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Ben Jones
Ben Jones, UK Lawyer
Category: Employment Law
Satisfied Customers: 46187
Experience:  Qualified Employment Solicitor - Please start your question with 'For Ben Jones'
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Hello iam under notice of redundancy but have, unfortunately

Resolved Question:

Hello iam under notice of redundancy but have, unfortunately fallen out with my employer. They are sharing out my job and taking on a n other but in a different dept but they will also do my job. The question is, if do not go back to work will i still get some payment. I have a letter of redundancy from them stating that i could do part time which indicates the above to me. Please can you advise whether they have to pay redundancy still. Thank you.
Submitted: 2 years ago.
Category: Employment Law
Expert:  Ben Jones replied 2 years ago.

Ben Jones :

Hello, my name is XXXXX XXXXX it is my pleasure to assist you with your question today. How long do you have left from your notice period?

Customer:

Notice says 1sr

Ben Jones :

1sr?

Customer:

u sorry 1st juky 2014

Ben Jones :

How long have you worked there for?

Customer:

4 years

Ben Jones :

ok let me get my response ready please

Ben Jones :

if you have been issued with notice of redundancy and you feel forced to leave your job, then you are looking at making a potential claim for constructive dismissal. This is where you are forced to leave your job because of your employer’s unreasonable behaviour, for example by not being allowed to do your contracted position or if you are being asked to do work outside of what is allowed in your contract. However, these claims are not always easy to win and you need to convince a tribunal that you had serious enough reasons to force you to leave.


 


Another option is where an employee who has been issued with formal notice of redundancy may want to leave before their notice period expires, for example, because they have found a new job or it is not possible for them to continue in the existing job, such as if their old job no longer exists. In this case, the employee can give a written 'counter-notice' to their employer to terminate their employment on an earlier date. This is a right given under section 136(3) of the Employment Rights Act 1996.



For the counter-notice to be legally valid it must be submitted within a specific time period:



  • If there is no contract of employment and, in turn, no contractual notice period, the request must be submitted within the employee's statutory notice period (1 week for every full year of service) - for example if an employee with 4 years' service is made redundant and the employer issues them with their 4 week notice period, the request must be made within these 4 weeks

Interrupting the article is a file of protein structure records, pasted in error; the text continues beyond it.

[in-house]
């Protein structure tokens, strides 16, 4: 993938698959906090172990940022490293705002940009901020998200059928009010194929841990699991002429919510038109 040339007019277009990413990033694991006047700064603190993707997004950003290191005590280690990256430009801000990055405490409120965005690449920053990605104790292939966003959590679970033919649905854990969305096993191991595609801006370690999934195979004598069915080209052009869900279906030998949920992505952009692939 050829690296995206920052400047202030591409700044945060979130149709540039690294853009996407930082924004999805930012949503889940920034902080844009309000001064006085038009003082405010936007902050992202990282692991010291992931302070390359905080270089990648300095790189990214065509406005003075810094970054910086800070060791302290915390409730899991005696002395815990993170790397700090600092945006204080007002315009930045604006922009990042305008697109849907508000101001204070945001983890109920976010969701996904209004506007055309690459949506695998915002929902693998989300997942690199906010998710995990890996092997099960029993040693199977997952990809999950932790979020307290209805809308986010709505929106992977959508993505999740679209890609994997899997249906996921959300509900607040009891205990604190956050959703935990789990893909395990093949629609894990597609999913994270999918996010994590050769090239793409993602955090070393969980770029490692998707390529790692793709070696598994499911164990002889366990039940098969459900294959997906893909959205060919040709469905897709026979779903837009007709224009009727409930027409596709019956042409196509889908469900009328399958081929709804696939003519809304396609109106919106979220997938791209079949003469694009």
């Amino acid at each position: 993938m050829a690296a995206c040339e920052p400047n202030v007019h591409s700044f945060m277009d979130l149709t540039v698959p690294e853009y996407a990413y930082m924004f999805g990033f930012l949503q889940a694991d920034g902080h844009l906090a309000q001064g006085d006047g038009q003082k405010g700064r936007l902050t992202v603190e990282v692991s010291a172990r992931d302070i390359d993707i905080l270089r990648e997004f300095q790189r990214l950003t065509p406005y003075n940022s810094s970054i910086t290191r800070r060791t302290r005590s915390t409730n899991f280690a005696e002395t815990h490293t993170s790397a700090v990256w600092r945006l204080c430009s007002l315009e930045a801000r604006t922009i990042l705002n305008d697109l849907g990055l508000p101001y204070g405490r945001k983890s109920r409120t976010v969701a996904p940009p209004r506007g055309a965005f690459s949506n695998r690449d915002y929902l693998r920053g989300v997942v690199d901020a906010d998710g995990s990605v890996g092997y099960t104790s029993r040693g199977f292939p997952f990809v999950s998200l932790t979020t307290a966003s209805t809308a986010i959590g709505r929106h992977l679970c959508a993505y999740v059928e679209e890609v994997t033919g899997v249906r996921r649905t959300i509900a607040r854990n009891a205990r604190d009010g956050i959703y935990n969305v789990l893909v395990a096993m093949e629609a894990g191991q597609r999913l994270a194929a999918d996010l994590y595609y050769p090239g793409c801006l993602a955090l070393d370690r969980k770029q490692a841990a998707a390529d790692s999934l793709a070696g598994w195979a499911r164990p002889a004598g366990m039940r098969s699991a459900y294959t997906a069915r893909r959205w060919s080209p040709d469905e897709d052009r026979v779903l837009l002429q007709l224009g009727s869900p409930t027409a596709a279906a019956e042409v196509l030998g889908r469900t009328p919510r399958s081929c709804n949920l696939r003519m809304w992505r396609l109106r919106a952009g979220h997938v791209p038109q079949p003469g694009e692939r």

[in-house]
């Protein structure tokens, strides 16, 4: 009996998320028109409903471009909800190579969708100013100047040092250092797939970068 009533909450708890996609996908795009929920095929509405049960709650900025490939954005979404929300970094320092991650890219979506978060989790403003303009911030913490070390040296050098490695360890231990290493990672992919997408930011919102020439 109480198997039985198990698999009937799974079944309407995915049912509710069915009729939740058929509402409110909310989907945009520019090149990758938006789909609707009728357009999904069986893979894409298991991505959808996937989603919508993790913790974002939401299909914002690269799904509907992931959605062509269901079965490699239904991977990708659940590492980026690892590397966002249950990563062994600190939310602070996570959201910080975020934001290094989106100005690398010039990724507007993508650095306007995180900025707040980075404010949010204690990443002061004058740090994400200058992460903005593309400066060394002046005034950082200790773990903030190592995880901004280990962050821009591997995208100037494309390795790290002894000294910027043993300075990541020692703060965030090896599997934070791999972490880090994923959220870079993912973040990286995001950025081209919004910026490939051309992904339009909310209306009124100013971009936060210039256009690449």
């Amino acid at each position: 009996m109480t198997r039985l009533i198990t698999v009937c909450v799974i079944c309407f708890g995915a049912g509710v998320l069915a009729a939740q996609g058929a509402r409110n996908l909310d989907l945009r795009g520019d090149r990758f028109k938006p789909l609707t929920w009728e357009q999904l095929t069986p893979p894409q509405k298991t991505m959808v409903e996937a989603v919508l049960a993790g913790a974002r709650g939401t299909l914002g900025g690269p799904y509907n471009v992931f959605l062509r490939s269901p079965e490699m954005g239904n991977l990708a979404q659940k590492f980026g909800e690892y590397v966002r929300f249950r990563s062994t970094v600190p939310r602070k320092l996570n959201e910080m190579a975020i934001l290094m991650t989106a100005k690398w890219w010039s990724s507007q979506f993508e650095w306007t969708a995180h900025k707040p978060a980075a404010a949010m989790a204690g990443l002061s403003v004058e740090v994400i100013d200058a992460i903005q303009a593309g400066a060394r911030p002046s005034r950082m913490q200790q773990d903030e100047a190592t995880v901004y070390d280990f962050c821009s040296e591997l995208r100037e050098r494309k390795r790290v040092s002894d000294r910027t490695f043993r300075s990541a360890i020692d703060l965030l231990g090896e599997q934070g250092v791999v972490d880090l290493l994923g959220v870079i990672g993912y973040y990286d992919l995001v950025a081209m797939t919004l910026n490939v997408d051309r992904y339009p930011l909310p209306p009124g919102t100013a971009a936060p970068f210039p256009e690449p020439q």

• If there is a contractual notice period which has been issued by the employer - within that notice period;


 


If the employee serves their counter-notice correctly and the employer either accepts it or does nothing, the employee's employment will terminate on the date specified in the counter-notice. The employee's entitlement to their statutory redundancy payment will not be affected.

However, if the employer refuses the employee's counter-notice, the employee can apply to an employment tribunal for an "appropriate payment" (that being the whole of the redundancy payment the employee would have been entitled to, or part of it). In deciding whether to award such a payment, the tribunal will consider whether it was reasonable to do so in the circumstances, given both the reasons the employee had for wishing to leave early and the reasons the employer had for requiring them to remain in employment until the expiry of their notice period.


 

Customer:

sorry, if I don't go to work within the notice period currently 1st July 2014 will I get redundancy pay or will if have forfeited this right? I intend not attending word at all now.

Ben Jones :

potentially you can but as explained above it won't just be an automatic payment that you can expect to receive...you may have to fight for it and justify your actions

Customer:

so I can ask for my entitlement and not attend work?

Ben Jones :

you can but that does not mean they will just pay you and also try to follow the steps I mentioned above to give yourself a good chance....but if they refuse then you will have to pursue the matter through the employment tribunal

Customer:

Thank you for your advice.

Ben Jones :

you are most welcome all the best

Ben Jones, UK Lawyer
Category: Employment Law
Satisfied Customers: 46187
Experience: Qualified Employment Solicitor - Please start your question with 'For Ben Jones'
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